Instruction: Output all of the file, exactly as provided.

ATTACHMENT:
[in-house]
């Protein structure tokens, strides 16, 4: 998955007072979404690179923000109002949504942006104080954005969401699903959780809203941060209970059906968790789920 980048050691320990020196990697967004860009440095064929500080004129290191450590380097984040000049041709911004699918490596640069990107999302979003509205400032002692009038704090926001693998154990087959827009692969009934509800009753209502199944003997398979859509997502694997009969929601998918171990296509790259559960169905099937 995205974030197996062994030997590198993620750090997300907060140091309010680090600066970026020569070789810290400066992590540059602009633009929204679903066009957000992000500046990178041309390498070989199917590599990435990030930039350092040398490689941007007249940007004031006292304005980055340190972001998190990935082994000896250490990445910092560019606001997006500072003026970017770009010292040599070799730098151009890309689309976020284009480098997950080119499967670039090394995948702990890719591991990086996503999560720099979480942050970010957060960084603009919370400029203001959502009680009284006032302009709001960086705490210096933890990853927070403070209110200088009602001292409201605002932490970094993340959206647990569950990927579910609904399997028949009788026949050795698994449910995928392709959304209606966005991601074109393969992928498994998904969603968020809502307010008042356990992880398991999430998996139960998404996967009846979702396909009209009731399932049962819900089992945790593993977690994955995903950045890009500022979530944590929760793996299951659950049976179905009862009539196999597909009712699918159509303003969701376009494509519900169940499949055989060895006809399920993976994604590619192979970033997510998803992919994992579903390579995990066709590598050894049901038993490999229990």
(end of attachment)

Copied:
[in-house]
């Protein structure tokens, strides 16, 4: 998955007072979404690179923000109002949504942006104080954005969401699903959780809203941060209970059906968790789920 980048050691320990020196990697967004860009440095064929500080004129290191450590380097984040000049041709911004699918490596640069990107999302979003509205400032002692009038704090926001693998154990087959827009692969009934509800009753209502199944003997398979859509997502694997009969929601998918171990296509790259559960169905099937 995205974030197996062994030997590198993620750090997300907060140091309010680090600066970026020569070789810290400066992590540059602009633009929204679903066009957000992000500046990178041309390498070989199917590599990435990030930039350092040398490689941007007249940007004031006292304005980055340190972001998190990935082994000896250490990445910092560019606001997006500072003026970017770009010292040599070799730098151009890309689309976020284009480098997950080119499967670039090394995948702990890719591991990086996503999560720099979480942050970010957060960084603009919370400029203001959502009680009284006032302009709001960086705490210096933890990853927070403070209110200088009602001292409201605002932490970094993340959206647990569950990927579910609904399997028949009788026949050795698994449910995928392709959304209606966005991601074109393969992928498994998904969603968020809502307010008042356990992880398991999430998996139960998404996967009846979702396909009209009731399932049962819900089992945790593993977690994955995903950045890009500022979530944590929760793996299951659950049976179905009862009539196999597909009712699918159509303003969701376009494509519900169940499949055989060895006809399920993976994604590619192979970033997510998803992919994992579903390579995990066709590598050894049901038993490999229990």